Priceline.com is another great example of a company that follows its customers' lead. Priceline's customers aren't business travelers; they're low-budget travelers — in other words, the customers whom nobody else wants. Of course, if you get a lot of them and you keep costs down, you can make some real money. Priceline monitors customer demand closely and tries to offer whatever people want: airline tickets, hotel reservations, phone service, and so on. Do you ever hear people talking about how sophisticated the priceline.com site is? No. It became a great company by building its business model around its customers' wants: "Tell us what you want and how much you're willing to pay for it. We'll try to help you get it."
The other model — the one that most large companies should look at — is the company with customer-led divisions. Microsoft has made the internal change from organizing around products to organizing around customers. The company has built its operations around four distinct customer groups: information-technology decision makers, knowledge workers, software developers, and consumers. The people at Microsoft realized that somebody using a spreadsheet in Bombay is very similar to somebody using a spreadsheet in Flint, Michigan. And that's a very important insight.
I'm much more excited about startups like Families.com [Family-Education Network] than I am about startups like buy.com. Companies like priceline.com and Volkswagen — companies that target a specific market segment — will grow much faster than old-fashioned supply-based companies that try to serve multiple markets. I think that we're going to see the emergence not only of many new single-market companies but also of holding companies that have a common "manufacturing" base but separate markets to chase.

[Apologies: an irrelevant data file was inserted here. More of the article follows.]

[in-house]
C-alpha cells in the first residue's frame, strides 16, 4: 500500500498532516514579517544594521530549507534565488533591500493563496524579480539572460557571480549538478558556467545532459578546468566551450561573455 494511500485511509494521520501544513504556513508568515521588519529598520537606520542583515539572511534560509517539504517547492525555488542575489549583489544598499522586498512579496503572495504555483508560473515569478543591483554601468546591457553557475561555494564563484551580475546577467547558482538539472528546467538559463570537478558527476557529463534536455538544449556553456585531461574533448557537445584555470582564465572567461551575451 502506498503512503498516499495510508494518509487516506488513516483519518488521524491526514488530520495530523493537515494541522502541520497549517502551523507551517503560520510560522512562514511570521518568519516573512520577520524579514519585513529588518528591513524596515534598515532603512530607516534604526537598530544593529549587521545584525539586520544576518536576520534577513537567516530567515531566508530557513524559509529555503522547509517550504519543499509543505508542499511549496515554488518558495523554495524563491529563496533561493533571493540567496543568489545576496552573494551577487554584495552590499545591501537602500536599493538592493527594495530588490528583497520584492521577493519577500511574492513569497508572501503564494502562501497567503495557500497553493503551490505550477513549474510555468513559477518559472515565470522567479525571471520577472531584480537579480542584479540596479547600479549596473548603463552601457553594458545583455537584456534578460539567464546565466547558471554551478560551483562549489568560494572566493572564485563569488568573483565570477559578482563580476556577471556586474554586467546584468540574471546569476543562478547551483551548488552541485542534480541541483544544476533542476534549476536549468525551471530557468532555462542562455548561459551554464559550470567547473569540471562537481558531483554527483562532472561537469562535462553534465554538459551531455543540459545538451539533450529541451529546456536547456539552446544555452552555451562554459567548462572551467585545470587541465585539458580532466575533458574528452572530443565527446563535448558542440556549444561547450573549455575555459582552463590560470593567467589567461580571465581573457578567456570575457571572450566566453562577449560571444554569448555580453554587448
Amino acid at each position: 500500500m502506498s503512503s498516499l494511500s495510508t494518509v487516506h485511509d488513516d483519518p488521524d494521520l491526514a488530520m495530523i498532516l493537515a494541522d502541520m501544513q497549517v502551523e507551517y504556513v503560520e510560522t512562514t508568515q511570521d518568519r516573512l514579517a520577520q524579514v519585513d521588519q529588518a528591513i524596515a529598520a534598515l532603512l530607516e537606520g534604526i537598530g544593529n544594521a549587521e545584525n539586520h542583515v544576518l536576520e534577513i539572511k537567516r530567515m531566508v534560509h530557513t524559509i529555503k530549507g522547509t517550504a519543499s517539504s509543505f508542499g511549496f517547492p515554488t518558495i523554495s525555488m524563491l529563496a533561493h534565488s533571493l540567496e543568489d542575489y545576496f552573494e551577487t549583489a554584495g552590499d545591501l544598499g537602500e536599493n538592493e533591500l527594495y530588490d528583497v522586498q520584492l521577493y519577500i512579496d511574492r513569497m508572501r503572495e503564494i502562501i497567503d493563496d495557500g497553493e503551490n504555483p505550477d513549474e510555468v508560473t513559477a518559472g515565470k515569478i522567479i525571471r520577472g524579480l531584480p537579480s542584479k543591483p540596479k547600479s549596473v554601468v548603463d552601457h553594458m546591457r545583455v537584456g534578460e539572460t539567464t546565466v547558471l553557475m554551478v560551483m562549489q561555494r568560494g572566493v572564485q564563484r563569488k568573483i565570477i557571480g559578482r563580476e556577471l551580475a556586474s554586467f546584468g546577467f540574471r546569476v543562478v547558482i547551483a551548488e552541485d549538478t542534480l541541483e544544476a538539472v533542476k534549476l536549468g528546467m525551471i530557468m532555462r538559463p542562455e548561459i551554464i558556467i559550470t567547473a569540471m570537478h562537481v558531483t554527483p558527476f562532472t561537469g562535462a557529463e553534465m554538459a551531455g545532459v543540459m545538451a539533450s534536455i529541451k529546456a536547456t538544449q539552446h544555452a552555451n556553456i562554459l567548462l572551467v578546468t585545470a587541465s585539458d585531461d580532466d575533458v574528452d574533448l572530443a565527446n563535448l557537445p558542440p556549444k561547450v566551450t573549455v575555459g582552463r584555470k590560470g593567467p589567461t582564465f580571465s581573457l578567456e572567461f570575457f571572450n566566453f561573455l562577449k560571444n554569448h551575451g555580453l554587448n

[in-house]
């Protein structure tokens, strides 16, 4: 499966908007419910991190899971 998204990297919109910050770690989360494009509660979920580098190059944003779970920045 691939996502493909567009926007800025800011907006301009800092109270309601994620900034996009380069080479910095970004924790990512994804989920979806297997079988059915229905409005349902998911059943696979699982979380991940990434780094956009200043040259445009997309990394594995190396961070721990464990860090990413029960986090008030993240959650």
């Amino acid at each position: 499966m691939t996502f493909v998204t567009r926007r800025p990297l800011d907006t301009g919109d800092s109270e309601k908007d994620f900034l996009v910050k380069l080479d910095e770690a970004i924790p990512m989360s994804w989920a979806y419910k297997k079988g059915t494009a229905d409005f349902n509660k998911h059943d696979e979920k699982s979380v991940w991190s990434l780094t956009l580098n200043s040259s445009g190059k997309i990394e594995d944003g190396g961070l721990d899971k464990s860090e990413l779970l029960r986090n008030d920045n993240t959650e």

Does this approach really change the way that companies think about their Web sites?
Today's mentality is simply to transfer existing documents and processes online — without thinking about the changes that the online environment requires. This is true of most new media: The first books were nothing more than imitation manuscripts, and the first films were a lot like stage plays. Online, companies are using HTML to re-create their physical stores and processes. And that makes for a lot of bad customer experiences and missed opportunities.
I have an account at Charles Schwab. Now that I'm trading online, I've managed to make several mistakes — often (but not always) losing money in the process. For example, Schwab's system lets you buy $1 million worth of stock even if you have only $2,000 in your account. The company just assumes that you'll get the extra $998,000 into your account within the next 24 hours. It doesn't consider that your order might be a mistake — that maybe you typed in a few more zeros than you meant to. There is a confirmation page, but it doesn't ask whether you have the resources to back up such a huge order. Because the people at Schwab are all advanced traders, they act as though their customers are too. Whenever I call the people at Schwab's customer-support number to complain about the site, they tell me that if I make a mistake, it's my fault. They tell me that fewer than 2% of all trades involve mistakes. So they think that they deserve an A+. But do the math: A rate of 2% means that thousands of Schwab customers make trading mistakes daily.